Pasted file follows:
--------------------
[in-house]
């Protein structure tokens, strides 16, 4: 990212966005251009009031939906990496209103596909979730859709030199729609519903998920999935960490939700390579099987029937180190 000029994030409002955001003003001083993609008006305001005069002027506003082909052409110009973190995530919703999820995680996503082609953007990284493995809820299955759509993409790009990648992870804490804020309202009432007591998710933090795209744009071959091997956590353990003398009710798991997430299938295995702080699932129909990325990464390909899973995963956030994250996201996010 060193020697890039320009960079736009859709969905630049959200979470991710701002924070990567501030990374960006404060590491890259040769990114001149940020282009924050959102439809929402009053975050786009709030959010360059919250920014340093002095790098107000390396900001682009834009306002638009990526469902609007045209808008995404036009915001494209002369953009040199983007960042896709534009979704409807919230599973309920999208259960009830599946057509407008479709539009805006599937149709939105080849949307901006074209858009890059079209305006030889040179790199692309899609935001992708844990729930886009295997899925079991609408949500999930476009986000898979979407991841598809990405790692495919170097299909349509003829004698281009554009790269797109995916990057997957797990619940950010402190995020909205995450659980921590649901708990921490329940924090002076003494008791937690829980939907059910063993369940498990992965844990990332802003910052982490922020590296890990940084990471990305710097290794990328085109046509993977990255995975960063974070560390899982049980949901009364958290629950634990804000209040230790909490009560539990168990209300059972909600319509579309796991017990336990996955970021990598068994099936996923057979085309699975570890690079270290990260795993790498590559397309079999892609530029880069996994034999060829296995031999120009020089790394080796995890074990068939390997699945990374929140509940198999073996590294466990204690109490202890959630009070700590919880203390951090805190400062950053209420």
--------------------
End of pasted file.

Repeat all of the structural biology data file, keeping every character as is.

[in-house]
């Protein structure tokens, strides 16, 4: 990212966005251009009031939906990496209103596909979730859709030199729609519903998920999935960490939700390579099987029937180190 000029994030409002955001003003001083993609008006305001005069002027506003082909052409110009973190995530919703999820995680996503082609953007990284493995809820299955759509993409790009990648992870804490804020309202009432007591998710933090795209744009071959091997956590353990003398009710798991997430299938295995702080699932129909990325990464390909899973995963956030994250996201996010 060193020697890039320009960079736009859709969905630049959200979470991710701002924070990567501030990374960006404060590491890259040769990114001149940020282009924050959102439809929402009053975050786009709030959010360059919250920014340093002095790098107000390396900001682009834009306002638009990526469902609007045209808008995404036009915001494209002369953009040199983007960042896709534009979704409807919230599973309920999208259960009830599946057509407008479709539009805006599937149709939105080849949307901006074209858009890059079209305006030889040179790199692309899609935001992708844990729930886009295997899925079991609408949500999930476009986000898979979407991841598809990405790692495919170097299909349509003829004698281009554009790269797109995916990057997957797990619940950010402190995020909205995450659980921590649901708990921490329940924090002076003494008791937690829980939907059910063993369940498990992965844990990332802003910052982490922020590296890990940084990471990305710097290794990328085109046509993977990255995975960063974070560390899982049980949901009364958290629950634990804000209040230790909490009560539990168990209300059972909600319509579309796991017990336990996955970021990598068994099936996923057979085309699975570890690079270290990260795993790498590559397309079999892609530029880069996994034999060829296995031999120009020089790394080796995890074990068939390997699945990374929140509940198999073996590294466990204690109490202890959630009070700590919880203390951090805190400062950053209420």